Optimal Timing For Definitive Resection Of Incidental Gallbladder Cancer Determined

Overall survival is longer for gallbladder cancer patients who undergo resection in the 4–8 weeks following diagnosis than earlier or later

medwireNews: Definitive resection of incidentally discovered gallbladder cancer should be performed between 4 and 8 weeks after diagnosis, say US researchers.

They report in JAMA Surgery that overall survival (OS) was longer for patients who had surgery within this time period relative to those operated on before 4 weeks or after 8 weeks.

Researcher Shishir Maithel, from the Winship Cancer Institute in Atlanta, Georgia, and colleagues believe that this window “appears to be the optimal time interval for re-resection that balances both technical considerations and tumor biology” in this patient population.

The chart review comprised 207 patients with gallbladder cancer, discovered incidentally during or after an elective cholecystectomy, who underwent definitive resection at one of the 10 member institutions of the US Extrahepatic Biliary Malignancy Consortium. Twenty-five patients had the reoperation within 4 weeks of diagnosis, while for 91 patients each the wait time was 4–8 weeks and more than 8 weeks.

During a median follow-up of 13.9 months, OS was a median of 40.4 months for individuals in the 4–8 weeks group. This was significantly longer than the median OS times of 17.4 and 22.4 months for patients operated on earlier and later, respectively.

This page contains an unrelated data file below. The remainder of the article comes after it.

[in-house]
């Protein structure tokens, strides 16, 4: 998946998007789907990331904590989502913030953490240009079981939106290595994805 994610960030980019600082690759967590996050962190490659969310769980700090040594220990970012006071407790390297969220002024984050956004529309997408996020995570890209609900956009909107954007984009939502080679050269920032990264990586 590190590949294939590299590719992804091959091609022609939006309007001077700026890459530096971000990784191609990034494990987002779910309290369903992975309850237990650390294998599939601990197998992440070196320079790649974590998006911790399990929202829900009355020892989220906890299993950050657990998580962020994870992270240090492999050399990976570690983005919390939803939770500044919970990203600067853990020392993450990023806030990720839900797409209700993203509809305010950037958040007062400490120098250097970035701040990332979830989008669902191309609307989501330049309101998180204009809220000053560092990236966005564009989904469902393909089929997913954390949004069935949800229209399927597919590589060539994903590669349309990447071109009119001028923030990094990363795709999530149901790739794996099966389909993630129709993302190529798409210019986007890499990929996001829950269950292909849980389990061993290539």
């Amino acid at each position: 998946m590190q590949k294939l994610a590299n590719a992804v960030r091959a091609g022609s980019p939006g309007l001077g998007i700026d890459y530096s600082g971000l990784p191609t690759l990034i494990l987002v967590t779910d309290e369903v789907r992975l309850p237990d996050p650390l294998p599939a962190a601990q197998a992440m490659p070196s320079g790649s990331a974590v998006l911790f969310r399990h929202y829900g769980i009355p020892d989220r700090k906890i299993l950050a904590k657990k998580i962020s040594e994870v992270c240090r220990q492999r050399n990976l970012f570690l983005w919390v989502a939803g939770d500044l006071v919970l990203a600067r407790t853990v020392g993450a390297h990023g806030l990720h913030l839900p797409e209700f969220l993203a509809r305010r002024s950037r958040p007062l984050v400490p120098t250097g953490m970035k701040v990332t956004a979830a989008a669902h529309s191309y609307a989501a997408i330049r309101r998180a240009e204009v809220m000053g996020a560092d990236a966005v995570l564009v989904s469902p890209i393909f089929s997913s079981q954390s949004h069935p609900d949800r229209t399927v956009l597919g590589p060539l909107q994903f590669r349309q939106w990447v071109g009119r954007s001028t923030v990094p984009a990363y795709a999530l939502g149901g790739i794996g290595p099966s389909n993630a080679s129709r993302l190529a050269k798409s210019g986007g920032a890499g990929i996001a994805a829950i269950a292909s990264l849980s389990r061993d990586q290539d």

And in multivariable analysis adjusting for various clinicopathological parameters, definitive resection before 4 weeks or after 8 weeks was associated with a significant 2.63- and 2.07-fold increased risk of death, respectively, compared with resection during the 4–8 week period.

The investigators say that reoperating too early (before 4 weeks) may not allow for adequate evaluation of subclinical disease, whereas leaving the reoperation too late (after 8 weeks) could allow too much time for disease dissemination, thus explaining the inferior outcomes in these groups.

However, the authors of an invited commentary remark that “[w]hile it is undeniable that time allows for manifestation of subclinical disease, it is difficult to reconcile the authors’ contention that a few extra weeks of early observation allowed the identification of patients with initially advanced subclinical disease, while a similar number of weeks in the later period led to lower curability of disease without clinically detectable progression.”

Vatche Agopian and Jonathan Hiatt, both from the University of California–Los Angeles in the USA, commend the authors for providing the “largest analysis” to date of reoperation timing in patients with incidental gallbladder cancer.

But given the “relatively small number of patients in each group” and the selection bias inherent in any retrospective analysis, the commentators urge caution.

They add that these limitations “should lead to a softer conclusion that reoperation at 4 to 8 weeks was associated with better outcomes and not necessarily responsible for them.”

References

Ethun CG, Postlewait LM, Le N, et al. Association of optimal time interval to re-resection for incidental gallbladder cancer with overall survival. A multi-institution analysis from the US Extrahepatic Biliary Malignancy Consortium. JAMA Surg; Advance online publication 26 October 2016. doi:10.1001/jamasurg.2016.3642

Agopian VG, Hiatt JR. The timing of reoperation for incidental gallbladder cancer. Sooner or later? JAMA Surg; Advance online publication 26 October 2016. doi:10.1001/jamasurg.2016.3643

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